This article throws light upon the top three factors of persuasive communication model. The factors are: 1. Related to The Communication Process 2. Related to Cognitive and Psychological Reaction 3. Related to Effect on the Receiver.
Persuasive Communication Model: Factor # 1. Related to The Communication Process:
These factors include the three main key factors in the communication process which are:
A. Factors Related to the Source:
Audience Love to the Source:
The source plays the key role in the persuasive communication process. He can easily transfer his ideas when he is specialized in the topic he is talking about. David Berlo said that the communication skills such as talking, writing, reading, listening, thinking and level of knowledge are variables behind the success of communication process
Is the experience and trustworthiness that receivers give to the source. Many communication researches demonstrated that an individual response to new ideas and information depended, at least in part on “who said it”: social scientists, point out the characteristics of a message source enhance his communication effectiveness.
Though Hovland & others calculated that source credibility whether high or low do not affect the amount of information transferred to the audience, yet the high credible source is more effective in changing attitudes than low credibility sources.
Other factors such as the sources demographic characteristics and to what extent do they match the audience, also the audience love to the source affect the process. This why sometimes, actors are chosen for certain persuasive messages.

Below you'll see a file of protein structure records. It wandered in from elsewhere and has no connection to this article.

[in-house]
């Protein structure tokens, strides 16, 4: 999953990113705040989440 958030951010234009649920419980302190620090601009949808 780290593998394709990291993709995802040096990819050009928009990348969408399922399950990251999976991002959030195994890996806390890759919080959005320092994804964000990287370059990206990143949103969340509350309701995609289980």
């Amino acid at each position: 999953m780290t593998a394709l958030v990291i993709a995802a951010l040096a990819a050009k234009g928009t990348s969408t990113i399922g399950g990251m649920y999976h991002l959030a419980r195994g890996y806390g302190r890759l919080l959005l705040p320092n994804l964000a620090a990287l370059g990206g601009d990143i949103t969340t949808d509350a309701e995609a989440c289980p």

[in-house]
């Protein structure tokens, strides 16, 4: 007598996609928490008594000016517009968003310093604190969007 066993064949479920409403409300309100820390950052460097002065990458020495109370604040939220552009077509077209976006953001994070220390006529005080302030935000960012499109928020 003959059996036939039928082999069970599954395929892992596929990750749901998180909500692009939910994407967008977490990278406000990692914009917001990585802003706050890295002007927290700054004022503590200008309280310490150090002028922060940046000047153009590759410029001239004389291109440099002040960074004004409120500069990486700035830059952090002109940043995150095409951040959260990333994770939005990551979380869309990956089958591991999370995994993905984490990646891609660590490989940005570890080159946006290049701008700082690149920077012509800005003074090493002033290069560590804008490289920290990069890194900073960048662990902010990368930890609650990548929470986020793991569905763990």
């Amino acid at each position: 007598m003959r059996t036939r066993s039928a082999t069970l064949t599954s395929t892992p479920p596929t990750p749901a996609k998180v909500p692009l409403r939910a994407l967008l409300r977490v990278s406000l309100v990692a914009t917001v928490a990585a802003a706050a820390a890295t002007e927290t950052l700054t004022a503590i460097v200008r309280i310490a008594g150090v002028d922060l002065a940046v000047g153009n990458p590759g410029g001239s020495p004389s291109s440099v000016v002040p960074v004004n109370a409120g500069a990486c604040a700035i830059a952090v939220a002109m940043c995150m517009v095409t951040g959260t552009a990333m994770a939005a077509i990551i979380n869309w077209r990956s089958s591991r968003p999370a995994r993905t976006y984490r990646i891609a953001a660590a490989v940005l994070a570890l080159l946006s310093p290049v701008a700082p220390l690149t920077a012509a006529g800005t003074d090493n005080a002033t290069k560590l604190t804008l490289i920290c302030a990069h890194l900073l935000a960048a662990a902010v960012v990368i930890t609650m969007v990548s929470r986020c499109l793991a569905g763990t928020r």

B. Factors Related to the Message:
Hovland pointed out some factors that must be included in the message in order to be effective. He focused on factors such as; the way ideas, evidence are arranged, the organization of the arguments used in support of the position advocated. In addition to the meaning contained therein, the organization of the message may vary along many dimensions.
Also the message can present the favorable arguments that the source is advocating or it can recognize the opposing positions as well. If both sides are presented, it has to be decided .which argument should precede the other, should a conclusion be presented or should it be left to the receivers to draw their own conclusion, what kind of appeals should be used.
Such questions have generated interesting studies on the role of the message component in changing attitudes. The answers will be discussed in detail in the chapter dealing with written communication.
C. Factors Related to The Audience:
Individuals vary greatly in their personal psychological organization. This will be discussed later, but this model focuses on variables in the audience that affect their readiness to be persuaded. The model figured out personality characteristics and other predisposition factors that enable communicators to predict which type of persons or audience members will respond to new information or emotions appeals.
These characteristics are:
i. An individual’s readiness to accept a favorable or unfavorable position on the particular topic that is being discussed. This category deals with personalities who show anxiety from deviating from accepted norms.